The reason for the cancellation was that Airbus had announced more delays, which basically meant that they were axing the A380F. This was such a nasty break-up that it's highly unlikely that FedEx will reorder them if the A380F is relaunched. They are now very very cosy with Boeing and there's serious bad blood between them and Airbus.
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Old July 22nd, 2016, 10:14 PM   #8256
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The reason for the cancellation was that Airbus had announced more delays, which basically meant that they were axing the A380F. This was such a nasty break-up that it's highly unlikely that FedEx will reorder them if the A380F is relaunched. They are now very very cosy with Boeing and there's serious bad blood between them and Airbus.
I wonder why Airbus hasn't explored an A350 freighter.
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Old July 22nd, 2016, 10:31 PM   #8257
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I wonder why Airbus hasn't explored an A350 freighter.
It's quite soon. Look at the time for other models from when the first passenger version was introduced until the first freighter was introduced. It's often up to ten years. The 777F was unusually fast to market -- only four years after the first 777. I expect we'll see progress soon toward an A350-900F.
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Old July 22nd, 2016, 10:52 PM   #8258
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They sold just 42 A330Fs, they know that the big market is for passenger planes. Why bother spending money on developing a freighter if they can sell the passenger variant at a higher premium.

As FedEx was mentioned, they keep on ordering the good old 767 Freighters. If the largest cargo customers don't mind buying the older planes it further diminishes the market for new cargo planes. Which can also be seen at the slow 747F sales and production rates.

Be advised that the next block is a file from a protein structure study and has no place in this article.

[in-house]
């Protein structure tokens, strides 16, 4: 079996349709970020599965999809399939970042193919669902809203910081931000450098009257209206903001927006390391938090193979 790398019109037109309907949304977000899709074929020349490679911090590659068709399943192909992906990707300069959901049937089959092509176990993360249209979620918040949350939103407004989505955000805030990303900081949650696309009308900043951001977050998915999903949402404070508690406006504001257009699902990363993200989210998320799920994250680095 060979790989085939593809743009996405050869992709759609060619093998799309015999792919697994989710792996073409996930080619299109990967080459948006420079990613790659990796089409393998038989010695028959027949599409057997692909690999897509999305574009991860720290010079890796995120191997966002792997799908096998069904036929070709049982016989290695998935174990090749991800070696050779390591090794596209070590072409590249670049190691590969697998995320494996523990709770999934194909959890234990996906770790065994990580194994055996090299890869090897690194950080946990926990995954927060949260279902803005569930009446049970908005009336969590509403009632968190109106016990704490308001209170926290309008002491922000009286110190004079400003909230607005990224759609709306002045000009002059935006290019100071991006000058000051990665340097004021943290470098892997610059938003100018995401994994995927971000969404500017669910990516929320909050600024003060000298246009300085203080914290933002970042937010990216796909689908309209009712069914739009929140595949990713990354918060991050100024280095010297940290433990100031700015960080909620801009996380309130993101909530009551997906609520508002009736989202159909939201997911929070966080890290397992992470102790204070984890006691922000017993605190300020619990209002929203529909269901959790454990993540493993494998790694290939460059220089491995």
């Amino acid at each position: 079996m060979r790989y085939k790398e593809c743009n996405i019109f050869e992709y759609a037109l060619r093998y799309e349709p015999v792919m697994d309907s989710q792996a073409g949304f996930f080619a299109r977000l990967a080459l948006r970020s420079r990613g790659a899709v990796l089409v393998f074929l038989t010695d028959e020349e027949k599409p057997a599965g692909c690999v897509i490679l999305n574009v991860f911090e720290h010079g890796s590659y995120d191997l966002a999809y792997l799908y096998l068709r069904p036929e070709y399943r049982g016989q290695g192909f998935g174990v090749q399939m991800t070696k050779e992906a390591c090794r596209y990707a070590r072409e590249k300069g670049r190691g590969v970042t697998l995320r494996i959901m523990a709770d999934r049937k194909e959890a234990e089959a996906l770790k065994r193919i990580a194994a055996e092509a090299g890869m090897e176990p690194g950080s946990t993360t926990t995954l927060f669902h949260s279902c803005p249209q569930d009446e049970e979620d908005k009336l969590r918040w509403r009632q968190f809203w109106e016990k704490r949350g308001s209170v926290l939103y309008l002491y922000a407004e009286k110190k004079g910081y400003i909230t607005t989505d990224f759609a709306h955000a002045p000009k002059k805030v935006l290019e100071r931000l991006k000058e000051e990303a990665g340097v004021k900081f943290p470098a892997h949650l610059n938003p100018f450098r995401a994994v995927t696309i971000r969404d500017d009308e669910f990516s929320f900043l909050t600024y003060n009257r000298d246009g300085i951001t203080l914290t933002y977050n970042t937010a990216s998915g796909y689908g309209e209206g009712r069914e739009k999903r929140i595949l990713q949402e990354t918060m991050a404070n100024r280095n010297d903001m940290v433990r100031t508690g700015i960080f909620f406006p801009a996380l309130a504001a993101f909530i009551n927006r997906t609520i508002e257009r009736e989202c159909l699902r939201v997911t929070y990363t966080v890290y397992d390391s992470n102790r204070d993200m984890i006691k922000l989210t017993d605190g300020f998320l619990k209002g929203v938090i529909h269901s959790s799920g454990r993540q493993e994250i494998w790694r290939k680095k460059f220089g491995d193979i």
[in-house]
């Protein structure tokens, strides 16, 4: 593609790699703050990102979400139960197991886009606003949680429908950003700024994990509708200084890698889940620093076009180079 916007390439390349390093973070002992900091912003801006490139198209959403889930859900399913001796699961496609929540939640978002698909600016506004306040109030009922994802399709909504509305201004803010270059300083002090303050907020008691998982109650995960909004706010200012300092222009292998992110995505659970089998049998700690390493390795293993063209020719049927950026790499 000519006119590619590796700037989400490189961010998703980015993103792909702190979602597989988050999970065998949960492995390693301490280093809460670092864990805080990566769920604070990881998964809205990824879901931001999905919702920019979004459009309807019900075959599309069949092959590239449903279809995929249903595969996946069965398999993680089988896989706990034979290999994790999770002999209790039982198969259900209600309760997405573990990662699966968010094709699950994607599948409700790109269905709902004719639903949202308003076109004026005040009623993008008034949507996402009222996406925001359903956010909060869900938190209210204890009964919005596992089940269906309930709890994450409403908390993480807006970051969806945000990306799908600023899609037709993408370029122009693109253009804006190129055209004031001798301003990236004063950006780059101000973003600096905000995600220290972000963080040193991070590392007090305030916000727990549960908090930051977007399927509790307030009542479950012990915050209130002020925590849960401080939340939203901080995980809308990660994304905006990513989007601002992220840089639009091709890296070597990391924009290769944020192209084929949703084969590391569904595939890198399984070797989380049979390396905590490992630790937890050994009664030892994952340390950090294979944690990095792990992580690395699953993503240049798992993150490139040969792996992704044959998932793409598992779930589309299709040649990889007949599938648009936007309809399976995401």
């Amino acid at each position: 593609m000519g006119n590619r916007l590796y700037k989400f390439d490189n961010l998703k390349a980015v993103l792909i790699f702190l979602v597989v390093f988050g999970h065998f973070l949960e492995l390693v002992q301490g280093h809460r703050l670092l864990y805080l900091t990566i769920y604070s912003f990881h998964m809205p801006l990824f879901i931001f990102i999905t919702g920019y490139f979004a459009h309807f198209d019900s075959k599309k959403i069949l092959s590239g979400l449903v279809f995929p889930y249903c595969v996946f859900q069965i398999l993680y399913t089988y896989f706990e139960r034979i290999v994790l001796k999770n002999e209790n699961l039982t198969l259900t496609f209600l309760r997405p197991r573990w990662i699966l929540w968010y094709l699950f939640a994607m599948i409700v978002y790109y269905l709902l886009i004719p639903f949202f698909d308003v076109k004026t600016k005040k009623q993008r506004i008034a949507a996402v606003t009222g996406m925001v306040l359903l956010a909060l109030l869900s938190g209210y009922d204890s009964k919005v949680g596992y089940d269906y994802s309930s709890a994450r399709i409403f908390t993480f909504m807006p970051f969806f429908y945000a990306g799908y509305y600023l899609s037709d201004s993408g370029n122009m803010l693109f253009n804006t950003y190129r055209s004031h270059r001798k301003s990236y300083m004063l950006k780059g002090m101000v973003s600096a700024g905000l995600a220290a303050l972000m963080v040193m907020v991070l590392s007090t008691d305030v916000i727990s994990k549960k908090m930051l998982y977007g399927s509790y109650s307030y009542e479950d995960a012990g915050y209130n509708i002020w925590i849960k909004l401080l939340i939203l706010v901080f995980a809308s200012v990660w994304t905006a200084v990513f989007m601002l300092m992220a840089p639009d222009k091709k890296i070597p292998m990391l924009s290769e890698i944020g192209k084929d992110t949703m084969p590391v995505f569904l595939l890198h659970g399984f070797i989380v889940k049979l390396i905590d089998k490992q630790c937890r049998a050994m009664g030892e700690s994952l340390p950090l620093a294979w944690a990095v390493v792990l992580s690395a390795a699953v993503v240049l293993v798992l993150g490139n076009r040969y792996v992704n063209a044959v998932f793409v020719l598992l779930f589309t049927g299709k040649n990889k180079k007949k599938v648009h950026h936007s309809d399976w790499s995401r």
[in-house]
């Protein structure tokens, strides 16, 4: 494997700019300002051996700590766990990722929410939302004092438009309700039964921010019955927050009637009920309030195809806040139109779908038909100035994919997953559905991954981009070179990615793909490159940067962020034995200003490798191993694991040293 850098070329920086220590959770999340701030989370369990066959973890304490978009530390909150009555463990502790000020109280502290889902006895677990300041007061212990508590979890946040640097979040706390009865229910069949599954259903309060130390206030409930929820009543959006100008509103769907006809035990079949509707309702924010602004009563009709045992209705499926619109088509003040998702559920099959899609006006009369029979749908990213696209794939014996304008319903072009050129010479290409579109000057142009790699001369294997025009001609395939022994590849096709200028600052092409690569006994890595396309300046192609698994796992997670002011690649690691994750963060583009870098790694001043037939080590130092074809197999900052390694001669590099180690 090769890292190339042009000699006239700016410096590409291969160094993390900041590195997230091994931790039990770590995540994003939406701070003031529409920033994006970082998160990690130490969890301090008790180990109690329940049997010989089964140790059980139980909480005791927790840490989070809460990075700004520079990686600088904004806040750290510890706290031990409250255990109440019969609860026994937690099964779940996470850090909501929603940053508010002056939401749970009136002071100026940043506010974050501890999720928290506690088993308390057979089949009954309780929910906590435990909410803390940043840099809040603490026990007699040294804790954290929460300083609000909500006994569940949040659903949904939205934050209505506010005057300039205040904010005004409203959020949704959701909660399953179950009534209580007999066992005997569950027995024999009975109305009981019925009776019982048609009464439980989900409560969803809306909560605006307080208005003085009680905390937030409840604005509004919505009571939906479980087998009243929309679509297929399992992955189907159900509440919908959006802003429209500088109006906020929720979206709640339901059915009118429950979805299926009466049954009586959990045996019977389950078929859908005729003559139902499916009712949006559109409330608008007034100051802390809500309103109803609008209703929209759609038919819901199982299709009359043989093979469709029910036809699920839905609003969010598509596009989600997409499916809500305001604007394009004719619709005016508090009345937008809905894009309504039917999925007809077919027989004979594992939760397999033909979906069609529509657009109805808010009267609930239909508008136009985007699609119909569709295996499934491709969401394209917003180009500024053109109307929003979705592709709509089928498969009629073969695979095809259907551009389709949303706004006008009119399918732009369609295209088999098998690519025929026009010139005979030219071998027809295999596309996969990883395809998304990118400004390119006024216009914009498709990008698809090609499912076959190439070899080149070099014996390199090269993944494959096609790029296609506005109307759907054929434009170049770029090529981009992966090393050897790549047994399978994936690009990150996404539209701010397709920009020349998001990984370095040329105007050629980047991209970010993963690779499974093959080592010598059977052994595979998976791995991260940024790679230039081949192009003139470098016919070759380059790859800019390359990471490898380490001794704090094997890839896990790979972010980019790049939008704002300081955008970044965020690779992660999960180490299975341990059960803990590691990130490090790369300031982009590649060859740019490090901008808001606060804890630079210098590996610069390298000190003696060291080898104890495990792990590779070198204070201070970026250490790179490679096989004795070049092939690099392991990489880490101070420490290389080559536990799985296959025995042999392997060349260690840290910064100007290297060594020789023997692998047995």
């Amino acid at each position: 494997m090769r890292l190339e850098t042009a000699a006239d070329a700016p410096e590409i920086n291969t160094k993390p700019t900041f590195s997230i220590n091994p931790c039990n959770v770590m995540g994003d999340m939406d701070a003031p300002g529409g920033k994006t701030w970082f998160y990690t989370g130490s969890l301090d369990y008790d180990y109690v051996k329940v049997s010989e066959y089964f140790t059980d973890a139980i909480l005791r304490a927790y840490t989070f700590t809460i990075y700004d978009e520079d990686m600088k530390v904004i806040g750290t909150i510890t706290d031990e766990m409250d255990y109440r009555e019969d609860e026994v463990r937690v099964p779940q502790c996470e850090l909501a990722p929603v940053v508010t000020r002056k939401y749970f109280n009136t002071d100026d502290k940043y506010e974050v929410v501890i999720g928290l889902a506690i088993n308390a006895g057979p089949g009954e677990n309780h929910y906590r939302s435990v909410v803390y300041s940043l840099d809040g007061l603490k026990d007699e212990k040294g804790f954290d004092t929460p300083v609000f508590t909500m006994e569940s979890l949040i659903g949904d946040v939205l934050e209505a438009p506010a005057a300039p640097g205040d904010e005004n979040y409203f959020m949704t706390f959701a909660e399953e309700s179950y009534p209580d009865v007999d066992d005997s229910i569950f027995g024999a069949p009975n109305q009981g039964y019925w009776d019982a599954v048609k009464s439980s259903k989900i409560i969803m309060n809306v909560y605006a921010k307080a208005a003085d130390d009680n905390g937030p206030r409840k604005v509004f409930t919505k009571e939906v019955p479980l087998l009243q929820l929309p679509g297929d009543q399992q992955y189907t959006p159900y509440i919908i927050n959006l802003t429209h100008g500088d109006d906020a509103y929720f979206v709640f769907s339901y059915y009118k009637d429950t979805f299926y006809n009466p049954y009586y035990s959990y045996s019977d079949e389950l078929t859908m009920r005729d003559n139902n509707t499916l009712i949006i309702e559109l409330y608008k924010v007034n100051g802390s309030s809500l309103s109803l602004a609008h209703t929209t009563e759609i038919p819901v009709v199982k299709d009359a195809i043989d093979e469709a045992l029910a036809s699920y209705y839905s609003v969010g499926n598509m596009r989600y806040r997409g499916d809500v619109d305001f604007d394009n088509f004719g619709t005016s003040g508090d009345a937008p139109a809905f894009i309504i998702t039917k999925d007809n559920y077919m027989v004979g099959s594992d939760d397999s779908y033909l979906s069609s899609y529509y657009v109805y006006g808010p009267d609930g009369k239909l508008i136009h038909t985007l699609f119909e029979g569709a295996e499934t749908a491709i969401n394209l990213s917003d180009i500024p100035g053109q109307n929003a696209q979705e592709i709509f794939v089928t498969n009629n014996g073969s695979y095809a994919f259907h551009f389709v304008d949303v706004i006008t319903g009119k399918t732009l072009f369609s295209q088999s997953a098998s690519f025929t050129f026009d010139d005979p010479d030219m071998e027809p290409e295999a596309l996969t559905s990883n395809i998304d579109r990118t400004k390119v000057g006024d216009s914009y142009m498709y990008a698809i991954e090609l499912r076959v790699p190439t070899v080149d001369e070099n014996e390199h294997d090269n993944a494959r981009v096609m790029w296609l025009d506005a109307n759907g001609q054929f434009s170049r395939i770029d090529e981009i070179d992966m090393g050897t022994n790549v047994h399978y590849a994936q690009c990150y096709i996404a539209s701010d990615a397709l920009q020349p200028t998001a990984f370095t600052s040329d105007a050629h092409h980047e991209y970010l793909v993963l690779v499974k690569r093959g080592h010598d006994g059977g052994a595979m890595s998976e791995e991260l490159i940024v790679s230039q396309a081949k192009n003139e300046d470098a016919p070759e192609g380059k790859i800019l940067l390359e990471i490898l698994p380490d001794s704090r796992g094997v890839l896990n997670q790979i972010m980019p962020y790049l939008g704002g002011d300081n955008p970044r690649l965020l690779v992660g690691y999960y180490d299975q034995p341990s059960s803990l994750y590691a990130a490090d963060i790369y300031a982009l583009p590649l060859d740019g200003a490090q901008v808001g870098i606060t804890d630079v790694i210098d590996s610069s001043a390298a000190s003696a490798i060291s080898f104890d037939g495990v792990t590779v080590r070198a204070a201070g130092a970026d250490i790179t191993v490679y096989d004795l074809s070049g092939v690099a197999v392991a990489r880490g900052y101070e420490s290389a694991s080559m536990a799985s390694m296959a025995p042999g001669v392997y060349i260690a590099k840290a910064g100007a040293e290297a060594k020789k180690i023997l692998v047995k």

With the cargo market being very slow right now, very slow, I don't see the A350F happening in the near future, if it happens at all. They will first try to sell a couple more A330Fs. And if that's not happening, also very likely, they try to increase the market for the A330-300P2F program.
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Old July 23rd, 2016, 01:33 AM   #8259
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That is not going to happen. London is, and will continue to be, Europe's financial and business capital. Brexit will only strengthen this as finance and business will become much more international instead of just EU-centric.
I'll go off topic, but anyway... Heathrow's future will depend on how UK negociates services agreements with the European Union, basically, whether UK airliners will be treated as EU airliners. In that negotiation process, there are three competitors (FRA, CDG, and AMS) that may make things more interesting.
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Old July 23rd, 2016, 04:49 AM   #8260
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I'll go off topic, but anyway... Heathrow's future will depend on how UK negociates services agreements with the European Union, basically, whether UK airliners will be treated as EU airliners. In that negotiation process, there are three competitors (FRA, CDG, and AMS) that may make things more interesting.
Not really. It's clear how the UK-EU aviation services negotiations will go: There will be a liberal Open Skies regime that will not allow for cabotage. Whether or not Fifth Freedom rights will be included doesn't really matter because smaller, more efficient, longer-range twins have greatly reduces Fifth Freedom flying even as Fifth Freedom rights have expanded with more liberal air services agreements.

Bringing this line of discussion back toward the topic of the A380, there is no possible agreement between the UK and the EU which would result in A380s operating between the UK and EU other than to ban or restrict all other airliners, which isn't going to fly.